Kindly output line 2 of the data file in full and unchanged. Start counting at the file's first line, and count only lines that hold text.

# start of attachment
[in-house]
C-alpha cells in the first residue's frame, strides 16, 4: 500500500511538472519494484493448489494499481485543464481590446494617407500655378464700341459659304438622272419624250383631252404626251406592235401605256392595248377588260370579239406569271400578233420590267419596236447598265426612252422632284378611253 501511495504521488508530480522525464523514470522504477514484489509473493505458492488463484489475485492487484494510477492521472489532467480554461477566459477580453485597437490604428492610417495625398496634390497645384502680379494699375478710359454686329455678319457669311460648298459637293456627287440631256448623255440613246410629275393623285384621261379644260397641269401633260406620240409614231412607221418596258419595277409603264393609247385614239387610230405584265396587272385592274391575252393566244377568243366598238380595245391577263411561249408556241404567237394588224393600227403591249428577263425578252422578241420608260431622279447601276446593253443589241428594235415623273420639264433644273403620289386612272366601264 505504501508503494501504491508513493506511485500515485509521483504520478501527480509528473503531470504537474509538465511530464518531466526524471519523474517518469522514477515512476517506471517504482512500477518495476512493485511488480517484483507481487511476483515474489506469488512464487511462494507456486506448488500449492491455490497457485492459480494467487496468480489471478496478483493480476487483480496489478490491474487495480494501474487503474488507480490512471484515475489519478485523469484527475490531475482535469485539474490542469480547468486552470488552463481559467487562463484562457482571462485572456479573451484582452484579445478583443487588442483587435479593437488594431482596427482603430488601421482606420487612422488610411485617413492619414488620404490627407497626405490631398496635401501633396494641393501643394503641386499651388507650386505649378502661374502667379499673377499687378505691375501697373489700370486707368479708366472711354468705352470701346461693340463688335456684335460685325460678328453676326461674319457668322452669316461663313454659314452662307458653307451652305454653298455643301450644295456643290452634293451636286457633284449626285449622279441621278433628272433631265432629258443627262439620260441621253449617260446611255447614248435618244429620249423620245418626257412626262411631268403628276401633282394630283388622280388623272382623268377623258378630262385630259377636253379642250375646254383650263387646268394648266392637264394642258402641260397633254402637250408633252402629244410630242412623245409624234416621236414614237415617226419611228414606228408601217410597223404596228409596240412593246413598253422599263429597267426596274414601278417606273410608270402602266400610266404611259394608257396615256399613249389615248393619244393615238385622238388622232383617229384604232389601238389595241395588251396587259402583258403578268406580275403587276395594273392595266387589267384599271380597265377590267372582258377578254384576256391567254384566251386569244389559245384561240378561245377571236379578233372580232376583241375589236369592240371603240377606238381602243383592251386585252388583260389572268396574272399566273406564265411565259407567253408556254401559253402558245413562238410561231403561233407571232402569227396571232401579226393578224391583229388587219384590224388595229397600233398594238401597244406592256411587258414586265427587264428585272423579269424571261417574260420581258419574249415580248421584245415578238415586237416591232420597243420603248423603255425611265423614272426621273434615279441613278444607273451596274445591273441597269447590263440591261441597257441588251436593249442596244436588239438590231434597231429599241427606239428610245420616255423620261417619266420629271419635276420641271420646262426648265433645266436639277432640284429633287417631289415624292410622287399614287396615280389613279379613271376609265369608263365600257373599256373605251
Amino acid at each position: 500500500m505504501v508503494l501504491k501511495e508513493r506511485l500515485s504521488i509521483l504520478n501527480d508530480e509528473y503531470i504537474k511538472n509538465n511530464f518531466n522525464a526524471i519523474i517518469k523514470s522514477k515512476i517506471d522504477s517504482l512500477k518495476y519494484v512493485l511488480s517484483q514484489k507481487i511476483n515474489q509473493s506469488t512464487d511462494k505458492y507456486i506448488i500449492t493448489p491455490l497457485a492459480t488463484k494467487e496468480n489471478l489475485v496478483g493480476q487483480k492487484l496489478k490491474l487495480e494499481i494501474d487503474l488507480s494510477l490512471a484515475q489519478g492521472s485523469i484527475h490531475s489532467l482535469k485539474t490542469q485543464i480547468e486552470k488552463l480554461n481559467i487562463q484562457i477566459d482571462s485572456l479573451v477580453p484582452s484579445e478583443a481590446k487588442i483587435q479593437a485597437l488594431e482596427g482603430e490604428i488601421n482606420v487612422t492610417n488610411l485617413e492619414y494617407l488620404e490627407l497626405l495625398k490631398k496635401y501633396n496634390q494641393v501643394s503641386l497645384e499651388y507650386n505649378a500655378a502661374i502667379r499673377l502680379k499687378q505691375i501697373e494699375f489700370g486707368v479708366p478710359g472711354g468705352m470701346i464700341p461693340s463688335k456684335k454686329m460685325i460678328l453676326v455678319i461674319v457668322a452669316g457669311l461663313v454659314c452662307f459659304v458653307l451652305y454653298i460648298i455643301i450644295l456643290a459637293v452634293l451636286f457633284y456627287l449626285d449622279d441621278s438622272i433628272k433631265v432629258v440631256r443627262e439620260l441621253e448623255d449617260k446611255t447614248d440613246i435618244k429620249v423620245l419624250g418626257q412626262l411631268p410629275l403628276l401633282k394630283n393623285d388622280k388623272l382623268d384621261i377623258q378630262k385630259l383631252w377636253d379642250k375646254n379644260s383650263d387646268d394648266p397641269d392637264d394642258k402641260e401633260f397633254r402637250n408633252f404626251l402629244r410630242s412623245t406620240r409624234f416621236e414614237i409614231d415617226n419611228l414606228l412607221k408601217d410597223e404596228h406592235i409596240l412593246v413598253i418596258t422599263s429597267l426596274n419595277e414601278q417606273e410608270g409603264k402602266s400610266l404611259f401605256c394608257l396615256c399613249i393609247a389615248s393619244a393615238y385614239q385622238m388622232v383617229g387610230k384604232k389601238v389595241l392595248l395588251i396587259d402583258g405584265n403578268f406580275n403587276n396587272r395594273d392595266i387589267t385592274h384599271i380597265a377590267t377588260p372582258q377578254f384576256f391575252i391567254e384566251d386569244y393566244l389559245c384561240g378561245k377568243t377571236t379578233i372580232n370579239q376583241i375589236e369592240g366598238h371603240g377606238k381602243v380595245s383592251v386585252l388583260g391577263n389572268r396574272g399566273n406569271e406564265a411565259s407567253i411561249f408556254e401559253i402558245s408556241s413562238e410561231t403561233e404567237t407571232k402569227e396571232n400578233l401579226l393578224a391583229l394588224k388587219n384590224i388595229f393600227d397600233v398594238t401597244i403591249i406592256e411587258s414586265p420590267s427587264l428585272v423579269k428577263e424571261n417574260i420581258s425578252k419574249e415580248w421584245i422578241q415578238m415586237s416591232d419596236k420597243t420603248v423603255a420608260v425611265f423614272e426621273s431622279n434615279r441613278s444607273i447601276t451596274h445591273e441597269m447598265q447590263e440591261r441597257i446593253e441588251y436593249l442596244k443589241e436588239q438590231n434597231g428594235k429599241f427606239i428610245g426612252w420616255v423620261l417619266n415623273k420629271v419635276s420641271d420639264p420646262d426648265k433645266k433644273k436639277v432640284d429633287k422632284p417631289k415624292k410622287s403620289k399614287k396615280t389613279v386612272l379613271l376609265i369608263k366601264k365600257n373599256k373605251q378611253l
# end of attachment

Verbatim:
C-alpha cells in the first residue's frame, strides 16, 4: 500500500511538472519494484493448489494499481485543464481590446494617407500655378464700341459659304438622272419624250383631252404626251406592235401605256392595248377588260370579239406569271400578233420590267419596236447598265426612252422632284378611253 501511495504521488508530480522525464523514470522504477514484489509473493505458492488463484489475485492487484494510477492521472489532467480554461477566459477580453485597437490604428492610417495625398496634390497645384502680379494699375478710359454686329455678319457669311460648298459637293456627287440631256448623255440613246410629275393623285384621261379644260397641269401633260406620240409614231412607221418596258419595277409603264393609247385614239387610230405584265396587272385592274391575252393566244377568243366598238380595245391577263411561249408556241404567237394588224393600227403591249428577263425578252422578241420608260431622279447601276446593253443589241428594235415623273420639264433644273403620289386612272366601264 505504501508503494501504491508513493506511485500515485509521483504520478501527480509528473503531470504537474509538465511530464518531466526524471519523474517518469522514477515512476517506471517504482512500477518495476512493485511488480517484483507481487511476483515474489506469488512464487511462494507456486506448488500449492491455490497457485492459480494467487496468480489471478496478483493480476487483480496489478490491474487495480494501474487503474488507480490512471484515475489519478485523469484527475490531475482535469485539474490542469480547468486552470488552463481559467487562463484562457482571462485572456479573451484582452484579445478583443487588442483587435479593437488594431482596427482603430488601421482606420487612422488610411485617413492619414488620404490627407497626405490631398496635401501633396494641393501643394503641386499651388507650386505649378502661374502667379499673377499687378505691375501697373489700370486707368479708366472711354468705352470701346461693340463688335456684335460685325460678328453676326461674319457668322452669316461663313454659314452662307458653307451652305454653298455643301450644295456643290452634293451636286457633284449626285449622279441621278433628272433631265432629258443627262439620260441621253449617260446611255447614248435618244429620249423620245418626257412626262411631268403628276401633282394630283388622280388623272382623268377623258378630262385630259377636253379642250375646254383650263387646268394648266392637264394642258402641260397633254402637250408633252402629244410630242412623245409624234416621236414614237415617226419611228414606228408601217410597223404596228409596240412593246413598253422599263429597267426596274414601278417606273410608270402602266400610266404611259394608257396615256399613249389615248393619244393615238385622238388622232383617229384604232389601238389595241395588251396587259402583258403578268406580275403587276395594273392595266387589267384599271380597265377590267372582258377578254384576256391567254384566251386569244389559245384561240378561245377571236379578233372580232376583241375589236369592240371603240377606238381602243383592251386585252388583260389572268396574272399566273406564265411565259407567253408556254401559253402558245413562238410561231403561233407571232402569227396571232401579226393578224391583229388587219384590224388595229397600233398594238401597244406592256411587258414586265427587264428585272423579269424571261417574260420581258419574249415580248421584245415578238415586237416591232420597243420603248423603255425611265423614272426621273434615279441613278444607273451596274445591273441597269447590263440591261441597257441588251436593249442596244436588239438590231434597231429599241427606239428610245420616255423620261417619266420629271419635276420641271420646262426648265433645266436639277432640284429633287417631289415624292410622287399614287396615280389613279379613271376609265369608263365600257373599256373605251